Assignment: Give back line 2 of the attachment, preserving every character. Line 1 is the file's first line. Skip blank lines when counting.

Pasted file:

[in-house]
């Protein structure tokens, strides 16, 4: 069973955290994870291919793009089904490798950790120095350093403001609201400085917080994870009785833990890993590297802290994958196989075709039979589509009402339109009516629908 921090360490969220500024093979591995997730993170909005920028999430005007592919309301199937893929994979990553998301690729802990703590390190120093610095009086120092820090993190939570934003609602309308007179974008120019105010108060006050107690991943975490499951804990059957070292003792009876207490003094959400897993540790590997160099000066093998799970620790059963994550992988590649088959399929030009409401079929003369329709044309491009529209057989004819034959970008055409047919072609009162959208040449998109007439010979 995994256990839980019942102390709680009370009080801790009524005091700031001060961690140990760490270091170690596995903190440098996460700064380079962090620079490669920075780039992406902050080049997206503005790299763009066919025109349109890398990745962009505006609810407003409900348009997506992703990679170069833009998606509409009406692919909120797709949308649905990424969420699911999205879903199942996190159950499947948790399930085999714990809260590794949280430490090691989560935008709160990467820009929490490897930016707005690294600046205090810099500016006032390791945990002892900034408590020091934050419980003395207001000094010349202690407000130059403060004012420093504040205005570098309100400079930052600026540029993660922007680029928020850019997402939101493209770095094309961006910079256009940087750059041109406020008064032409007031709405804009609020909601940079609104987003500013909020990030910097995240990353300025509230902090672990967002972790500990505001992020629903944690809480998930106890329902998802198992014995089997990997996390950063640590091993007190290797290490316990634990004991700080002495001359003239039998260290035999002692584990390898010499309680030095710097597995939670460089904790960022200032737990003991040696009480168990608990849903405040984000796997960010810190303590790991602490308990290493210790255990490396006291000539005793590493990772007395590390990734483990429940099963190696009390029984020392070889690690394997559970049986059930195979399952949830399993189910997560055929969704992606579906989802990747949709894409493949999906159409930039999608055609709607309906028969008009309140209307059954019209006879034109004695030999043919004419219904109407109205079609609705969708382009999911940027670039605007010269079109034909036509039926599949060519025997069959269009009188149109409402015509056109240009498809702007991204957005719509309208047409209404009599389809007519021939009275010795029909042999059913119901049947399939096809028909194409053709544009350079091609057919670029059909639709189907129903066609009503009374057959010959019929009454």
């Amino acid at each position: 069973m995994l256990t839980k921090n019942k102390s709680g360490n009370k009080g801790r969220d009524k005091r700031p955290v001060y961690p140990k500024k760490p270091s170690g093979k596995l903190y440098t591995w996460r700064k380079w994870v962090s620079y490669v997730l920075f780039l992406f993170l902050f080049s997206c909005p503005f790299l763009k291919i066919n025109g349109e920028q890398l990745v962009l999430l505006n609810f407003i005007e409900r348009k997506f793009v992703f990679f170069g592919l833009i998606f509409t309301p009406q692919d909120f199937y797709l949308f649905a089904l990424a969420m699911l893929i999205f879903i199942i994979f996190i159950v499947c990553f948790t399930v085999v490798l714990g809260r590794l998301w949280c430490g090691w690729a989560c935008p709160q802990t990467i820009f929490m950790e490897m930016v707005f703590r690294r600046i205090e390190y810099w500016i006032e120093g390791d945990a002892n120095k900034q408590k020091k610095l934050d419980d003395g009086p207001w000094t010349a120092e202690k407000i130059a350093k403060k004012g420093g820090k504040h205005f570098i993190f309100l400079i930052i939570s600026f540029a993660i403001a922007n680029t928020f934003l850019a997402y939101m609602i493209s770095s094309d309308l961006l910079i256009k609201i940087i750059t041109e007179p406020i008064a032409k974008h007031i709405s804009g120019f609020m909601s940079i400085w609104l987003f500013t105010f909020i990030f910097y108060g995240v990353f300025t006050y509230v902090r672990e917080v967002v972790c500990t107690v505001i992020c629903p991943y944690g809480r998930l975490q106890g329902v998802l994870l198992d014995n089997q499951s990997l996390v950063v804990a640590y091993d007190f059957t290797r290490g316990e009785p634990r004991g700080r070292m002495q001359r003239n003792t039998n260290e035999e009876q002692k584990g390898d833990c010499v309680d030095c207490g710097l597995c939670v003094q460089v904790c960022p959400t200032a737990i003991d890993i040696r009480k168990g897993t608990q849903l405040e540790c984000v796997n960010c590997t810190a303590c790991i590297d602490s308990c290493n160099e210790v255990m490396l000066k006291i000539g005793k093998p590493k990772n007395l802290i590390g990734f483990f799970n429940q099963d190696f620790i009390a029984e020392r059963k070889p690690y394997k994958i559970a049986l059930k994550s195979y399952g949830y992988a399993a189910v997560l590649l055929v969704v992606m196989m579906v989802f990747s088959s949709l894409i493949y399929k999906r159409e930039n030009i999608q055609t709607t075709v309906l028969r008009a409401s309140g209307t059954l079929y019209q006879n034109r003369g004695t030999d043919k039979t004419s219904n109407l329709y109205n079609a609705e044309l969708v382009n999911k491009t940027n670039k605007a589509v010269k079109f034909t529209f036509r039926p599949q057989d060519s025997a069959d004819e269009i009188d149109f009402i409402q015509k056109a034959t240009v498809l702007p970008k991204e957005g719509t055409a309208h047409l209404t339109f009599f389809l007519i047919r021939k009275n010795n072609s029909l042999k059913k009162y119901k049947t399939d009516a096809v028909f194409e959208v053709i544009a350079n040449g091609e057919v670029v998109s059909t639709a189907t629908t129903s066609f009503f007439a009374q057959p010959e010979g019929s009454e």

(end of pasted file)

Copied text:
């Protein structure tokens, strides 16, 4: 069973955290994870291919793009089904490798950790120095350093403001609201400085917080994870009785833990890993590297802290994958196989075709039979589509009402339109009516629908 921090360490969220500024093979591995997730993170909005920028999430005007592919309301199937893929994979990553998301690729802990703590390190120093610095009086120092820090993190939570934003609602309308007179974008120019105010108060006050107690991943975490499951804990059957070292003792009876207490003094959400897993540790590997160099000066093998799970620790059963994550992988590649088959399929030009409401079929003369329709044309491009529209057989004819034959970008055409047919072609009162959208040449998109007439010979 995994256990839980019942102390709680009370009080801790009524005091700031001060961690140990760490270091170690596995903190440098996460700064380079962090620079490669920075780039992406902050080049997206503005790299763009066919025109349109890398990745962009505006609810407003409900348009997506992703990679170069833009998606509409009406692919909120797709949308649905990424969420699911999205879903199942996190159950499947948790399930085999714990809260590794949280430490090691989560935008709160990467820009929490490897930016707005690294600046205090810099500016006032390791945990002892900034408590020091934050419980003395207001000094010349202690407000130059403060004012420093504040205005570098309100400079930052600026540029993660922007680029928020850019997402939101493209770095094309961006910079256009940087750059041109406020008064032409007031709405804009609020909601940079609104987003500013909020990030910097995240990353300025509230902090672990967002972790500990505001992020629903944690809480998930106890329902998802198992014995089997990997996390950063640590091993007190290797290490316990634990004991700080002495001359003239039998260290035999002692584990390898010499309680030095710097597995939670460089904790960022200032737990003991040696009480168990608990849903405040984000796997960010810190303590790991602490308990290493210790255990490396006291000539005793590493990772007395590390990734483990429940099963190696009390029984020392070889690690394997559970049986059930195979399952949830399993189910997560055929969704992606579906989802990747949709894409493949999906159409930039999608055609709607309906028969008009309140209307059954019209006879034109004695030999043919004419219904109407109205079609609705969708382009999911940027670039605007010269079109034909036509039926599949060519025997069959269009009188149109409402015509056109240009498809702007991204957005719509309208047409209404009599389809007519021939009275010795029909042999059913119901049947399939096809028909194409053709544009350079091609057919670029059909639709189907129903066609009503009374057959010959019929009454």